Then of course I realised that it's not really anything to do with us - we're just extremely minor collateral damage. It's about double-dipping on the profits of every large PLC out there. So you can't even get around it by diverting as much as you can to a pension, if you want to hold, directly or indirectly, any equities. Share prices would be utterly hammered. If I were terribly exposed I'd be loooking at getting some form of hedge in place until just after the election.

    One hopes that it's just headline-grabbing and if they actually won the election someone with half a brain would run an eye over their promises and realise that this would be financial suicide. But I'm not sure there are that many people left in senior positions in Labour who do actually have half a brain. I find myself looking wistfully back at the days of Wilson, Callahan and Benn Sr!

  5. #15

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    Quote Originally Posted by Amanensia View Post
    It's such an odd suggestion I couldn't quite work out initially why they'd make it. Everyone would just pay salaries instead, which are obviously out of pre-tax company funds so only get taxed once (albeit plus ERNI.)

    Then of course I realised that it's not really anything to do with us - we're just extremely minor collateral damage. It's about double-dipping on the profits of every large PLC out there. So you can't even get around it by diverting as much as you can to a pension, if you want to hold, directly or indirectly, any equities. Share prices would be utterly hammered. If I were terribly exposed I'd be loooking at getting some form of hedge in place until just after the election.

    One hopes that it's just headline-grabbing and if they actually won the election someone with half a brain would run an eye over their promises and realise that this would be financial suicide. But I'm not sure there are that many people left in senior positions in Labour who do actually have half a brain. I find myself looking wistfully back at the days of Wilson, Callahan and Benn Sr!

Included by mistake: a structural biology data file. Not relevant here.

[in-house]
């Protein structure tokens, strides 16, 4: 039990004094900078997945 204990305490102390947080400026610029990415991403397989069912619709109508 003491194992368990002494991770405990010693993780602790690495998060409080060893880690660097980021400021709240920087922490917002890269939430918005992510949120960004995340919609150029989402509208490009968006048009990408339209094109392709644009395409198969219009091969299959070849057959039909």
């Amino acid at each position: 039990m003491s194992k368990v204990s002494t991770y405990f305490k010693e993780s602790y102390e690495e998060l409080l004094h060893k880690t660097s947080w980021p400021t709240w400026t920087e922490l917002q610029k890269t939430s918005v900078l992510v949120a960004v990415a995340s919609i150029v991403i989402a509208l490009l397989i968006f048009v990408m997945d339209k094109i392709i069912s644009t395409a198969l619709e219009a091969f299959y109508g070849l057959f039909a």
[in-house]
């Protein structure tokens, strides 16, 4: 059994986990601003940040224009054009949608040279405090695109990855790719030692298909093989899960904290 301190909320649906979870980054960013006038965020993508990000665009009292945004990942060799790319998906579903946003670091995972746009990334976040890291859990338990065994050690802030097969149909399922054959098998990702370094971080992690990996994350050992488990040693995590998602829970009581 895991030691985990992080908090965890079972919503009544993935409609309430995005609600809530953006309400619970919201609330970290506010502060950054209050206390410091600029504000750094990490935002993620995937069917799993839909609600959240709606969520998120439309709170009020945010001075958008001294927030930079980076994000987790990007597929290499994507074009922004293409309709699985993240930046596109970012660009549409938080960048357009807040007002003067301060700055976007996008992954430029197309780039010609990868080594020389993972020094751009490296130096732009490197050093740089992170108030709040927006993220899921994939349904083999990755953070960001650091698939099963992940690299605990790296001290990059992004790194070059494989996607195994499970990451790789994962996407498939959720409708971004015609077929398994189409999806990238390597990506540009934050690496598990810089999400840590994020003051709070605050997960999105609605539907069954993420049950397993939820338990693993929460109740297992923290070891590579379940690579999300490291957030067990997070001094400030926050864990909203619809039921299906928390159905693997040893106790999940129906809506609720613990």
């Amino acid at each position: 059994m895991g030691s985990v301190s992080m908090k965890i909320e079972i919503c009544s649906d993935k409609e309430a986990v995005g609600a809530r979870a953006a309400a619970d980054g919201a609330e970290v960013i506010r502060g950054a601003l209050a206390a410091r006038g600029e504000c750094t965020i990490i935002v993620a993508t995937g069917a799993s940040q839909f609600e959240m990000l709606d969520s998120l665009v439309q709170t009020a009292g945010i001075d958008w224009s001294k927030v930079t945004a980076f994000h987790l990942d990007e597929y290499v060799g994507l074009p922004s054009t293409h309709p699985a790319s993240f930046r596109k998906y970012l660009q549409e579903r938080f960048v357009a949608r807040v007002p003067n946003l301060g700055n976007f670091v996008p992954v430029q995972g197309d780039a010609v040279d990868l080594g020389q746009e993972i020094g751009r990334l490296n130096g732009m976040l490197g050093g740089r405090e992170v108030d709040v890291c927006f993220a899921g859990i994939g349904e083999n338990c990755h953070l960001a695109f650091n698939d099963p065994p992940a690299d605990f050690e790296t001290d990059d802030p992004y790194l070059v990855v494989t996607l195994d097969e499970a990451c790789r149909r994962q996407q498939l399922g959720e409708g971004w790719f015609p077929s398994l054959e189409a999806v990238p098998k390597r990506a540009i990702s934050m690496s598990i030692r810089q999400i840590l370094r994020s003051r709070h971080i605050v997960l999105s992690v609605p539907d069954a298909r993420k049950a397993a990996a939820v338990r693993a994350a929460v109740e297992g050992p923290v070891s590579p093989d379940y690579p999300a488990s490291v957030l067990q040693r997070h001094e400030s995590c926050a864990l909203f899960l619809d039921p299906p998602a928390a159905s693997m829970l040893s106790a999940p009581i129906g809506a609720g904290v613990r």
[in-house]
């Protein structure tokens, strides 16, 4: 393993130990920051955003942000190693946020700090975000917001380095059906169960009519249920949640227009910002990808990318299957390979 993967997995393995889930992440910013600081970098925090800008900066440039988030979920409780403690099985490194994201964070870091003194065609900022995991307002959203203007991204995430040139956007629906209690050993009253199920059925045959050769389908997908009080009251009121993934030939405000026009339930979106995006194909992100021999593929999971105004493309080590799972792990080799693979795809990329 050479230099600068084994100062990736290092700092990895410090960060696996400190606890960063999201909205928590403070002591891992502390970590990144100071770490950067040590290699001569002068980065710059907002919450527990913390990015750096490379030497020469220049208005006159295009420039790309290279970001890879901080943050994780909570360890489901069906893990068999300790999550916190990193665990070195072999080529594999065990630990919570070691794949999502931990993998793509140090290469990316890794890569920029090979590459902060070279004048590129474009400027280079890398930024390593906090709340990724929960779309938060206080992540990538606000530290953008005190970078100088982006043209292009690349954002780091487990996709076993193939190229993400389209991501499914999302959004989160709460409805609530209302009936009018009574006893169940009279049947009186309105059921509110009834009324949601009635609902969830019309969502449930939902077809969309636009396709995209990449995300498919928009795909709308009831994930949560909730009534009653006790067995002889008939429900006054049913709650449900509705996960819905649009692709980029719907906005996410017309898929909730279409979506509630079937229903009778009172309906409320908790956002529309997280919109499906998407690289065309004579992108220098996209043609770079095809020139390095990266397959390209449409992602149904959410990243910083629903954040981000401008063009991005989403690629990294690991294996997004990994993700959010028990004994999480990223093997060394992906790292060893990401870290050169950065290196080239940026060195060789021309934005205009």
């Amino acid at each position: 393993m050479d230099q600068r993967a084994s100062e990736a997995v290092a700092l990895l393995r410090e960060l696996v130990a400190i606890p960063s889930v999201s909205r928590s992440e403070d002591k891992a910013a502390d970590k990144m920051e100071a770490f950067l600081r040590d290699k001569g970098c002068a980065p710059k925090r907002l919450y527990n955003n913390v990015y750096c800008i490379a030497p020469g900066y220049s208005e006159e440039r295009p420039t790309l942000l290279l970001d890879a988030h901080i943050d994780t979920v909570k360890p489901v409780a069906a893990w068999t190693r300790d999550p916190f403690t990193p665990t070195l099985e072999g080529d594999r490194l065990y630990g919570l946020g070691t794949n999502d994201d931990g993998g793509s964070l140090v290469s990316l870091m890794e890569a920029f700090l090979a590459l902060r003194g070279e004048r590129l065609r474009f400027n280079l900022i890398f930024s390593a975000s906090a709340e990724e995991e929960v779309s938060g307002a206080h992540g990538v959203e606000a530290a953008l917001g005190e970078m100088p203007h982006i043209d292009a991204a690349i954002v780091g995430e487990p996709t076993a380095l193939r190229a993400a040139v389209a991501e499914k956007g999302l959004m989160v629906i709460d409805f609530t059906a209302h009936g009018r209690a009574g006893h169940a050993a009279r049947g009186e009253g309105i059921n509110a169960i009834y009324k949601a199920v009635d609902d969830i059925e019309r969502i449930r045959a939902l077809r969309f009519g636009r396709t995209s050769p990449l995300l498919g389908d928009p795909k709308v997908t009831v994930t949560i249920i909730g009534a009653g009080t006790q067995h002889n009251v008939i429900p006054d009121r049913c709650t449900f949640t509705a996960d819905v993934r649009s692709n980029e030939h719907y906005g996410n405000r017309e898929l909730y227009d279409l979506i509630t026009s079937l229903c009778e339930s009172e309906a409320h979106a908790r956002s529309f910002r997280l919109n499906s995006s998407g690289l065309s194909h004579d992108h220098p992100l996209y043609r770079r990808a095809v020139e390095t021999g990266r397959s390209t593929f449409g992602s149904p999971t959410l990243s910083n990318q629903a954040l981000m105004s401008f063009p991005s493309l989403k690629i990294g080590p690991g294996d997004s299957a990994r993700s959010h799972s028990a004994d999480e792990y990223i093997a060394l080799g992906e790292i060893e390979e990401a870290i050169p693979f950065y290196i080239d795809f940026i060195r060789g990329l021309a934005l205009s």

Labour can nationalise, but they will have to pay a fair price. A price "determined by Parliament" doesn't cut it. Thing is Mcdonnell is almost gleeful about underpaying for assets. He is out to destroy the capitalist system and the easiest way to do this is to undermine property rights. The same thing goes for his "inclusive ownership funds". It isn't about the workers, who won't even own the shares. And anyway most of the benefit will flow to the government. It is about undermining confidence in the equity markets regarding owning shares. After all, faced with the government arbitrarily stealing 10% of your shareholdings, most people would wonder why the government would stop there.

    However, there is a problem. Quite apart from the ECHR making it difficult for Mcdonnell to confiscate the assets (enjoyment of property and all that) there are over 60 bilateral treaties where governments have undertaken not to expropriate assets. This is why some of the utilities are now owned by overseas holding companies.

    You can probably tell I am quite anti-Labour, but their proposals regarding how they will nationalise/confiscate shares for "inclusive ownership funds" are mad, bad and dangerous. The first day of a Labour government will almost certainly see a run on the pound requiring exchange controls.

  6. #16

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    Default Everyone in this thread......

    ....crying about the coming taxation changes...


  7. #17

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    Quote Originally Posted by billybiro View Post
    ....crying about the coming taxation changes...


  8. #18

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    Quote Originally Posted by Amanensia View Post